COMMENTARY. What should we do about Herman Cain? Declare him unfit to be president because he may have made some inappropriate comments or gestures to some employees nearly two decades ago? Ever make an inappropriate comment to an employee? I'm sure you haven't. Me neither.
According to Politico, both women got five figure payoffs to go away quietly. Wow, five figures. Really? Anyone out there have a feel for how much that is in the context of executives being accused of behavioral misconduct? I do. We'll get to that in a minute, right after I go get some peanuts.
Now a woman comes out of the woodwork -- with Gloria Allred by her side, no less -- and accuses Cain of making an unwanted sexual advance 14 years ago. I'm sure none of you have ever hit on someone who wasn't interested before. Yup, me neither.
Never mind that the accuser, Sharon Bialek, has apparently filed for bankruptcy twice, has been sued by creditors, and owes both the IRS and the state of Illinois money for back taxes. Her fiance denies that she's got any current money problems. Right. Except for the two liens filed by the tax agencies, the latest being in August.
I can't imagine that either Bialek or Allred is being just a little bit opportunistic here. They couldn't be in it for the payoff, could they? Nah.
A sitting president has sex with an intern in the oval office, then lies about it under oath and to the American people, although I guess that "depends upon what the meaning of the word 'is' is." Now that's scandalous. Bill Clinton, Arnold Schwarzenegger, John Edwards, any of those names ring a bell?
It's like the old Casablanca line, "I'm shocked, shocked to find that gambling is going on in here!"
Okay folks, it's time to get real about these accusations. In the real world, executives get accused of things. Sometimes they're true; sometimes they're not. I'm not even sure it matters in this case, since the accusations are all relatively lightweight, at least in the context of what I've seen in thirty plus years in corporate America.
Here are a few stories from the real world that I think will help put the Herman Cain affair in context for you:
Who propositioned who?
As a VP of a public company back in the 90s, I had to fire a female manager whose performance had been unacceptable for some time, even after repeated verbal and written warnings. After her exit interview, the HR director called me with a question:
"Steve, do you have something to tell me?"
"No, I don't think so," I said, on instant alert. "Why do you ask?"
"Ashley said you two had a sexual relationship and the termination was personal. Is that true?"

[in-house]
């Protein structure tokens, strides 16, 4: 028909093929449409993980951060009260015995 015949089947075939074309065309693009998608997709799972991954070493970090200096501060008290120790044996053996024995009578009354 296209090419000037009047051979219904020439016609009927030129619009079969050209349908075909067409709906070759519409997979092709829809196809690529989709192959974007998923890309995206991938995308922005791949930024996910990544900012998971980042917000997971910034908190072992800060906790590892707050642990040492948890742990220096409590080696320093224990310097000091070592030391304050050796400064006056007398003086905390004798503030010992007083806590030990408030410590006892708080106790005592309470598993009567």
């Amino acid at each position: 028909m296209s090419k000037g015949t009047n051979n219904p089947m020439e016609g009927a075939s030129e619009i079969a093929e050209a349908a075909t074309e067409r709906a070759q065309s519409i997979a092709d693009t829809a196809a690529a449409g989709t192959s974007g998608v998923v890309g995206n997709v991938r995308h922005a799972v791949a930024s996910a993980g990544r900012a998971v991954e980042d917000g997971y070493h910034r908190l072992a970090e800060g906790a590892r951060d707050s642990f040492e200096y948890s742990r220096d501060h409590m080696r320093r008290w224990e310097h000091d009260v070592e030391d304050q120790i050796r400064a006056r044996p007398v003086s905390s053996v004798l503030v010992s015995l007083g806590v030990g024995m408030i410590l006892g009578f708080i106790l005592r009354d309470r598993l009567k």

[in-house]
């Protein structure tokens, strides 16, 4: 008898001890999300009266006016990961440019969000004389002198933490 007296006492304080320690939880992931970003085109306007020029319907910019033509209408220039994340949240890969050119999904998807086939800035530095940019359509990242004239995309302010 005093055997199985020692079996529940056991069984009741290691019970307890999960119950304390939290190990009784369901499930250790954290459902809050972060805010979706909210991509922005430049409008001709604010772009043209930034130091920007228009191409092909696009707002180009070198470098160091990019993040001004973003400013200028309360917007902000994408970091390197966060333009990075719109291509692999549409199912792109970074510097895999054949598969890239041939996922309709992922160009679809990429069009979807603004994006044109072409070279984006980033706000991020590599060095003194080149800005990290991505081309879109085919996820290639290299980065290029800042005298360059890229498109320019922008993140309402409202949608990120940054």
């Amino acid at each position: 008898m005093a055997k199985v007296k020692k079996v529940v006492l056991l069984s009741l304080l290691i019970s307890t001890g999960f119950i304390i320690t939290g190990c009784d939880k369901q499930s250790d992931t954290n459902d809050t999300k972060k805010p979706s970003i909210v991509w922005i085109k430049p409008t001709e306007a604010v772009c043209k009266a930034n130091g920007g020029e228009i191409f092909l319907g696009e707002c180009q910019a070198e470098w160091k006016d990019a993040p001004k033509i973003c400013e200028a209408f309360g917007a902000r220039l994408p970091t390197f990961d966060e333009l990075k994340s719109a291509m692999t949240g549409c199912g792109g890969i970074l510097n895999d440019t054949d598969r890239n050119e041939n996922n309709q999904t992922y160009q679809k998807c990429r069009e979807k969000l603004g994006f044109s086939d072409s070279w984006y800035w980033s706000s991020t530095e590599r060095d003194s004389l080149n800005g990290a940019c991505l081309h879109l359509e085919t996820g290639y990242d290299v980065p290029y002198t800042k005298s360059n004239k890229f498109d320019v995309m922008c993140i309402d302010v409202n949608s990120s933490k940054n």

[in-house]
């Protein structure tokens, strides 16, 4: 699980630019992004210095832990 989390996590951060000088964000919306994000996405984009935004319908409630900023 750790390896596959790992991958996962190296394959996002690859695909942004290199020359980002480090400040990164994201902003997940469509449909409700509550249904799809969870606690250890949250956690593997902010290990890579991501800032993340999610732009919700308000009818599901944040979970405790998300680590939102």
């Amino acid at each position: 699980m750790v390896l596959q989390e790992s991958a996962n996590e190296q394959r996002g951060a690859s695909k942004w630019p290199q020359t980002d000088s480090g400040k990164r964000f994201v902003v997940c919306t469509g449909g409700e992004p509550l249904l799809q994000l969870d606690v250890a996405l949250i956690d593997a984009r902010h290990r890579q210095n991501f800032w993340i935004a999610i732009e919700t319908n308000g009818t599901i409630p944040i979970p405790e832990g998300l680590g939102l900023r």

"No, of course not. Actually, she came on to me when I first started working here but I told her I wasn't interested and that was that. So no, nothing ever happened. It's total BS."
To make a long story short, Ashley eventually came clean and apologized for lying and that was that. I guess she was just angry. It happens. She later told me that getting fired was a wake-up call she needed. Go figure.
Five figures: is that a lot?
A company VP apparently propositioned -- in a pretty graphic way, I'm told -- a female associate of mine at an offsite conference. I coached her on how to handle it. She ultimately got a mid-six figure settlement to her claim. She left the company, not the VP. Another woman I worked with had a similar result at a famous software company. Both incidents occurred in the 90s and those settlements are appropriate for a serious accusation that has significant merit.
As for the first two unidentified Cain accusers, if they got five figures, then their issues were probably relatively minor.
CEOs and their workplace mistresses
I've actually worked with four CEOs who had affairs with employees and ended up dumping their wives and marrying their employees. I also know two senior managers who did the same thing -- had affairs with their administrative assistants and divorced their wives for them -- at the same time.
Look, executives work long hours these days. As a practical matter, work is a natural place for them to meet potential mates. Sometimes feelings aren't reciprocated. When that happens, it's awkward and, to one party, appears inappropriate. It happens.
I could be wrong, but I don't think any of the Cain accusations even amount to sexual harassment. Inappropriate comments or gestures aren't even in the same ballpark. And Bialek wasn't an employee, so that's neither here nor there.
Remember Mark Hurd?
Just over a year ago, a marketing contractor who was also represented by Gloria Allred accused. And while the claim was found to be baseless, the board fired Hurd anyway, an act that Oracle CEO Larry Ellison called "the worst personnel decision since the idiots on the Apple board fired Steve Jobs."
By overreacting, HP's board lost a CEO who had "pulled off one of the great rescue missions in American corporate history, refocusing the strife-ridden company and leading it to five years of revenue gains and a stock that soared 130 percent," according to writer James B. Stewart.
Addressing the charges head on
This afternoon, Herman Cain is expected to hold a press conference to address the charges against him "head on." Until now, he's held firm that all the accusations are false and that he's never harassed anyone. That's his story and I expect him to stick to it.
Now, some pundits say
Maybe, just maybe, what caught him and his campaign staff off guard is that common and relatively minor workplace situations would be blown all out of proportion by a politically correct culture that views anything that makes anyone uncomfortable as scandalous. That's what I think happened.
In any case, you've got to admit, the Cain accusations are pretty lightweight, by any measure. Help me prove it by sharing some juicy workplace harassment stories in the comments.